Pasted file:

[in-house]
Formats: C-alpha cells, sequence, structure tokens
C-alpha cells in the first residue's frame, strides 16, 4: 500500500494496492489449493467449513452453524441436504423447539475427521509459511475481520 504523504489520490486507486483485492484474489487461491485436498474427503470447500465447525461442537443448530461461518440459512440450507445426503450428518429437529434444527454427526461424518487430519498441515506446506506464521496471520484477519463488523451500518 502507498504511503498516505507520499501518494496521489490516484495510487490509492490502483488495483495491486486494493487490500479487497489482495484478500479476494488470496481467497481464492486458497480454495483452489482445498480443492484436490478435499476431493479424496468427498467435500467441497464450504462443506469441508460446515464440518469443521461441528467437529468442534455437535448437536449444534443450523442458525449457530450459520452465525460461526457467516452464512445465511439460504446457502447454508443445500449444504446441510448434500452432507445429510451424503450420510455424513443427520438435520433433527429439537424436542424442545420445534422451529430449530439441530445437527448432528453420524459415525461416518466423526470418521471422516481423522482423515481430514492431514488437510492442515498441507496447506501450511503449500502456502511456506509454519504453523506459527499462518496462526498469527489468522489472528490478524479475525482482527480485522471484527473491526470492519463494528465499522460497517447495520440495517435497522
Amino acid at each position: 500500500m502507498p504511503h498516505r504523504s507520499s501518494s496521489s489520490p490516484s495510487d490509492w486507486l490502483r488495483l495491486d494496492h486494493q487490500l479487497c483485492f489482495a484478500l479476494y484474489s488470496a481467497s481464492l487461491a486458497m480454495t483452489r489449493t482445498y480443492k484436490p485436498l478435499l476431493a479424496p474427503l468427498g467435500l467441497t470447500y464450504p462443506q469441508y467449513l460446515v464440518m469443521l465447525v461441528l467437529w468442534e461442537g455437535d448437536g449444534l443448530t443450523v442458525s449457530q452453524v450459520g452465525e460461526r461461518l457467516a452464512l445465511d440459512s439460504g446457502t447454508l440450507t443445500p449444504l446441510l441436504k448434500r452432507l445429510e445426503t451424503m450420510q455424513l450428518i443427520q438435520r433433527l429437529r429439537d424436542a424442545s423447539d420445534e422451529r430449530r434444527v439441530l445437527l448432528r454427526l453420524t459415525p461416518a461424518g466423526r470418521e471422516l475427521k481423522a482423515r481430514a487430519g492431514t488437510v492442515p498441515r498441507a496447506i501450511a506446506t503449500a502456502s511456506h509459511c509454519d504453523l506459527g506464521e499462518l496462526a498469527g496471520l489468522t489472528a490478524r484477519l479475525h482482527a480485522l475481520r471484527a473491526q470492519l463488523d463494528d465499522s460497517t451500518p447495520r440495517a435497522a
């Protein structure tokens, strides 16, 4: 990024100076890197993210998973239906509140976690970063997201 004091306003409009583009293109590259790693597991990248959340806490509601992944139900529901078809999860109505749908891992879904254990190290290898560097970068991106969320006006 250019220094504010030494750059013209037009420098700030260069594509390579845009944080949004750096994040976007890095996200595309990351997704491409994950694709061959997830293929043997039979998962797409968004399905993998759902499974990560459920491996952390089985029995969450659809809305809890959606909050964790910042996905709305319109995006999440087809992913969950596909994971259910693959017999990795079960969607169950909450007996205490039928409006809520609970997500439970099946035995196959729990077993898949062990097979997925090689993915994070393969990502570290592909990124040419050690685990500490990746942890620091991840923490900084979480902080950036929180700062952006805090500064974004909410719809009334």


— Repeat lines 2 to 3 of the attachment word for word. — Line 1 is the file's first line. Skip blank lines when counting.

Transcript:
Formats: C-alpha cells, sequence, structure tokens
C-alpha cells in the first residue's frame, strides 16, 4: 500500500494496492489449493467449513452453524441436504423447539475427521509459511475481520 504523504489520490486507486483485492484474489487461491485436498474427503470447500465447525461442537443448530461461518440459512440450507445426503450428518429437529434444527454427526461424518487430519498441515506446506506464521496471520484477519463488523451500518 502507498504511503498516505507520499501518494496521489490516484495510487490509492490502483488495483495491486486494493487490500479487497489482495484478500479476494488470496481467497481464492486458497480454495483452489482445498480443492484436490478435499476431493479424496468427498467435500467441497464450504462443506469441508460446515464440518469443521461441528467437529468442534455437535448437536449444534443450523442458525449457530450459520452465525460461526457467516452464512445465511439460504446457502447454508443445500449444504446441510448434500452432507445429510451424503450420510455424513443427520438435520433433527429439537424436542424442545420445534422451529430449530439441530445437527448432528453420524459415525461416518466423526470418521471422516481423522482423515481430514492431514488437510492442515498441507496447506501450511503449500502456502511456506509454519504453523506459527499462518496462526498469527489468522489472528490478524479475525482482527480485522471484527473491526470492519463494528465499522460497517447495520440495517435497522